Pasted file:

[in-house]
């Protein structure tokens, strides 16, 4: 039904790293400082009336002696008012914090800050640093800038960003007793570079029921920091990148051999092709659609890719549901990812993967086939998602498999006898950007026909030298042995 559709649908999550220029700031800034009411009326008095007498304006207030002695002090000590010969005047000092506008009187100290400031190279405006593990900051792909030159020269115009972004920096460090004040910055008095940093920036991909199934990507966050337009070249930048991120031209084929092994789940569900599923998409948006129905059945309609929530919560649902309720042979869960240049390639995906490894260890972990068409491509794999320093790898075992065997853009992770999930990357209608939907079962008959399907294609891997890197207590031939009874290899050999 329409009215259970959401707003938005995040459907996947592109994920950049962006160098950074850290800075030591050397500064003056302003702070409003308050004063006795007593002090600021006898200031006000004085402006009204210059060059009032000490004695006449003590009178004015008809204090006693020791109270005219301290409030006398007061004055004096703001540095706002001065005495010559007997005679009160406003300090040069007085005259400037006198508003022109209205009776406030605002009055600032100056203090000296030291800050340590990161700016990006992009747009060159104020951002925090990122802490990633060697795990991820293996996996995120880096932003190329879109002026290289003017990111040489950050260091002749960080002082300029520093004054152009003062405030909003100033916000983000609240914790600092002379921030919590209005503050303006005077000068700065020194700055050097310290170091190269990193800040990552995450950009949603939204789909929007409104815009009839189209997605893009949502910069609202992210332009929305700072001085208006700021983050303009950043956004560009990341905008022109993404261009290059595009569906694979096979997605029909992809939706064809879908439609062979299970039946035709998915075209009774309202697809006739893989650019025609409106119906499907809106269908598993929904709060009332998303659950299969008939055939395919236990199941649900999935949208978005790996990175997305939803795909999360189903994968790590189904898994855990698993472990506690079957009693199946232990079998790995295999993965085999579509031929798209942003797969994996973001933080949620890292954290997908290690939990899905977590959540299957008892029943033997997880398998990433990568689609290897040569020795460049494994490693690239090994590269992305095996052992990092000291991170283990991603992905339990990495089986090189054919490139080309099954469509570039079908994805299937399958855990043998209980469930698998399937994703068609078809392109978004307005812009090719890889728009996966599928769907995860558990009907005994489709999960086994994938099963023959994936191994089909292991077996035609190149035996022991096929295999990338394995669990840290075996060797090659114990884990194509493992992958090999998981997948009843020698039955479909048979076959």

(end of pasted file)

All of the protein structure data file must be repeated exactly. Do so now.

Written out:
[in-house]
């Protein structure tokens, strides 16, 4: 039904790293400082009336002696008012914090800050640093800038960003007793570079029921920091990148051999092709659609890719549901990812993967086939998602498999006898950007026909030298042995 559709649908999550220029700031800034009411009326008095007498304006207030002695002090000590010969005047000092506008009187100290400031190279405006593990900051792909030159020269115009972004920096460090004040910055008095940093920036991909199934990507966050337009070249930048991120031209084929092994789940569900599923998409948006129905059945309609929530919560649902309720042979869960240049390639995906490894260890972990068409491509794999320093790898075992065997853009992770999930990357209608939907079962008959399907294609891997890197207590031939009874290899050999 329409009215259970959401707003938005995040459907996947592109994920950049962006160098950074850290800075030591050397500064003056302003702070409003308050004063006795007593002090600021006898200031006000004085402006009204210059060059009032000490004695006449003590009178004015008809204090006693020791109270005219301290409030006398007061004055004096703001540095706002001065005495010559007997005679009160406003300090040069007085005259400037006198508003022109209205009776406030605002009055600032100056203090000296030291800050340590990161700016990006992009747009060159104020951002925090990122802490990633060697795990991820293996996996995120880096932003190329879109002026290289003017990111040489950050260091002749960080002082300029520093004054152009003062405030909003100033916000983000609240914790600092002379921030919590209005503050303006005077000068700065020194700055050097310290170091190269990193800040990552995450950009949603939204789909929007409104815009009839189209997605893009949502910069609202992210332009929305700072001085208006700021983050303009950043956004560009990341905008022109993404261009290059595009569906694979096979997605029909992809939706064809879908439609062979299970039946035709998915075209009774309202697809006739893989650019025609409106119906499907809106269908598993929904709060009332998303659950299969008939055939395919236990199941649900999935949208978005790996990175997305939803795909999360189903994968790590189904898994855990698993472990506690079957009693199946232990079998790995295999993965085999579509031929798209942003797969994996973001933080949620890292954290997908290690939990899905977590959540299957008892029943033997997880398998990433990568689609290897040569020795460049494994490693690239090994590269992305095996052992990092000291991170283990991603992905339990990495089986090189054919490139080309099954469509570039079908994805299937399958855990043998209980469930698998399937994703068609078809392109978004307005812009090719890889728009996966599928769907995860558990009907005994489709999960086994994938099963023959994936191994089909292991077996035609190149035996022991096929295999990338394995669990840290075996060797090659114990884990194509493992992958090999998981997948009843020698039955479909048979076959």